But his temperament was really better for a president in peaceful times, when there was comity between the parties. Temperamentally, you could say he most resembles Dwight Eisenhower. Obama would have been a good Democratic president in the 1950s, when everything was going all right between the two parties and the United States hadn’t made exorbitant and dangerous commitments abroad.
Because Obama had no experience with the military, I think he was probably overwhelmed by military advice, and thought he should give in to it to some extent, just to prove that he wasn’t weak. That’s unfortunate. But that was his pattern.
And yet “not looking weak” – in other words, assenting to war – is, in a lot of regards, for an American president, the easiest thing to do.
Yes. We default to war. Take Trump’s decision in April 2017 to send those 60 Tomahawk missiles to bomb a Russian airfield in Syria. That didn’t lead to a larger war, but he was praised vastly for it by most in the liberal media, as well as the usual suspects, like Lindsey Graham. Why? Because he had used U.S. power. He had finally bombed. And it does occur to you, eventually, that for an American president, bombing is easier than thinking.
Obama is not, again, by nature, a violent, contentious sort of person. But with Libya, for example, when he was told by Samantha Power, Susan Rice, Hillary Clinton and Anne-Marie Slaughter that we needed to fight with the rebels in Libya, bomb the country and overthrow Gadhafi, he must have felt that he shouldn’t resist. And the civil war in Libya that resulted – well, it continues today.
That reminds me of the part of your book where you zero in on comments Obama made in March 2015 about his failure to close Guantanamo. Obama said, “The politics of it got tough, and people got scared by the rhetoric around it. Once that set in, then the path of least resistance was just to leave it open.” How does that one phrase – “the path of least resistance” – epitomize Obama’s approach to politics?
Many people thought Obama had done quite confrontational, quite remarkable things somewhere back in his career. Maybe it happened at Harvard, maybe it happened in his time as a community organizer. But when you look closely, these occasions don’t exist.
Strength of character is established by doing something brave and original. You’ll find this idea in places like Emerson’s essay “Self-Reliance” – you are stronger from habit, from having once seen that you’ve been strong. That has to evolve by taking a stance of open resistance, and maybe once or twice even being alone in opposition and facing the powers that be. Well-meaning politicians like Obama, who haven’t had that particular experience, are, in a sense, unformed and unprepared to serve in positions as leaders.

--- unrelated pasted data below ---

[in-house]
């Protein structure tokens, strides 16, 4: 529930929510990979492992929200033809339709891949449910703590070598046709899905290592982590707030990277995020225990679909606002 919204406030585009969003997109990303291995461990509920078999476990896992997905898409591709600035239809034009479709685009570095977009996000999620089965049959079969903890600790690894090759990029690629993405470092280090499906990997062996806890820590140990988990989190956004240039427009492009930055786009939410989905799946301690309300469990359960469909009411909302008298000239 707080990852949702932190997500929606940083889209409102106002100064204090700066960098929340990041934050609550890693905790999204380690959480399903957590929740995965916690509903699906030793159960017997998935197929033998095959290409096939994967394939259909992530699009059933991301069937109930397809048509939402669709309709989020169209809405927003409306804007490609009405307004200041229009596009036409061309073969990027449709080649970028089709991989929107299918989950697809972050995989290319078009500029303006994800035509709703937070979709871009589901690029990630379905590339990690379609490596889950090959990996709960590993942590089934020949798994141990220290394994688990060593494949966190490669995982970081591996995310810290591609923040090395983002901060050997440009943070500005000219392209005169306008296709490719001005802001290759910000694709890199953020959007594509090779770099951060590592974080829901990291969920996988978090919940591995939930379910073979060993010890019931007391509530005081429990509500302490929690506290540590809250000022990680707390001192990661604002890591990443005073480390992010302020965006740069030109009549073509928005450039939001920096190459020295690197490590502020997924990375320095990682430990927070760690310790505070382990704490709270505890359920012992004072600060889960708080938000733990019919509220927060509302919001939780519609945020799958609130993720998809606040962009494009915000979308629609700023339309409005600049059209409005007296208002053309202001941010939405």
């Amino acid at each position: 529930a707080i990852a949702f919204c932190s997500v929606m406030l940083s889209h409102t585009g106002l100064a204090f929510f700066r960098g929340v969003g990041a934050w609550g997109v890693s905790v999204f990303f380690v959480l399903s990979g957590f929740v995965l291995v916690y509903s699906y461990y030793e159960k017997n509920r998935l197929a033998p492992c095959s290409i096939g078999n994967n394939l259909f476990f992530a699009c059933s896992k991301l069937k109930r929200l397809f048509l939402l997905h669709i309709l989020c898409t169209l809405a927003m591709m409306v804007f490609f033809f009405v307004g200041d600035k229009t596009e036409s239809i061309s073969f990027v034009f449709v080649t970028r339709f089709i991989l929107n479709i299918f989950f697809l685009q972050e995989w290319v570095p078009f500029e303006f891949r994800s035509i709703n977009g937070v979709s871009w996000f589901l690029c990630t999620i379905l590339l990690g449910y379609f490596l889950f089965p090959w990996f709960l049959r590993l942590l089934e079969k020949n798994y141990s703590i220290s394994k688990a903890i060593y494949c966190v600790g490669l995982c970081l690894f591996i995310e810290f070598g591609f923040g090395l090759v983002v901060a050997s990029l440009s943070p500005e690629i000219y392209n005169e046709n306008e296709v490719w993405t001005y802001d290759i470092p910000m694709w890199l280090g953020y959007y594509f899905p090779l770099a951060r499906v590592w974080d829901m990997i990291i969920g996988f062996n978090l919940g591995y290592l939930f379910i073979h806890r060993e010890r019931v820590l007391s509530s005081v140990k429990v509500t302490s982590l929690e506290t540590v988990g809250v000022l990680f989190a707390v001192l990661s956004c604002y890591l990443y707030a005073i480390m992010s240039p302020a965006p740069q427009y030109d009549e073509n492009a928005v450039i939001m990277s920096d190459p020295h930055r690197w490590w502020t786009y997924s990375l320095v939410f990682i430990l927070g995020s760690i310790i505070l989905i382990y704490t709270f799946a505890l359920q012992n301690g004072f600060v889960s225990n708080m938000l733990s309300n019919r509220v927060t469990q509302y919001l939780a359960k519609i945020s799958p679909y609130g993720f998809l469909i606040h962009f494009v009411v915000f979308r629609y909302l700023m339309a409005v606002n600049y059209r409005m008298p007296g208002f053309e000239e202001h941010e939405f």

[Back in 2014], when I wrote an article critical of Obama’s presidency, I received a note from a community worker involved in Chicago politics. He told me about a time when he was working to get a serious gun control measure passed in the Illinois state legislature, sometime in the late-1990s, [when Obama was a state senator]. Obama had pledged his support for the gun control bill, and he said he would come to the committee hearing. And this man wrote that when the day came, they were taking a terrible beating. A ballistics expert they had put on the stand was getting raked over by the Republicans – there was some shouting, and so on. And as this was happening, he saw State Senator Obama walk past the room, stop at the door, look in for a second – and then walk away.
The community worker confronted Obama a few days later. “We were counting on your support,” he said, “and it mattered that you weren’t there. Why didn’t you come?” And Obama said, “Well, I just looked in, and I saw a lot of angry talk and shouting, and I just thought I had a better way to spend my time.”
So that’s it. That’s the path of least resistance. That anecdote sort of crystallizes it.
Obama entered office in 2009 with a majority that Democrats today can only dream of: 59 seats in the Senate and a big majority in the House. What, in your view, was the Democrats’ biggest lost opportunity?
I still look back with some sadness on those years, especially on the score of climate change.
It wasn’t a politically valuable issue. His team took the measure of health care versus climate change in 2009, and they decided health care was more ripe for the public.
Obamacare was the triumph of his domestic policy, and it certainly was the hardest fought battle that ended in a sort of victory during his eight years of domestic policy, as the Iran Nuclear Agreement was the strongest achievement he had in foreign policy.
Still, it just seems to me too much time went into Obamacare – 15 months of his presidency were preoccupied with that. And then he was looking down the barrel of a gun, the midterm election, where he lost his majority in Congress. That mattered.
He never came back to climate change. I think one of the most disappointing and really weak utterances of his whole presidency, was when, again and again, during the 2012 campaign, he said that we could have all of the above – fracking, fossil fuels, solar and wind – we can have all of them. Well, that’s a terrible cop-out. I think Obama believed it would be reassuring to people. He couldn’t resist saying that reassuring thing.
Yes, he wasn’t prompted enough by the sense of urgency that we now have. He didn’t have the most recent United Nations climate report, which is the worst news so far. But he knew plenty.
That was a deep lost opportunity. He knew better, and knows better. I see one of his latest tweets praises Greta Thunberg.
Well, yes. But she’s not president of the United States.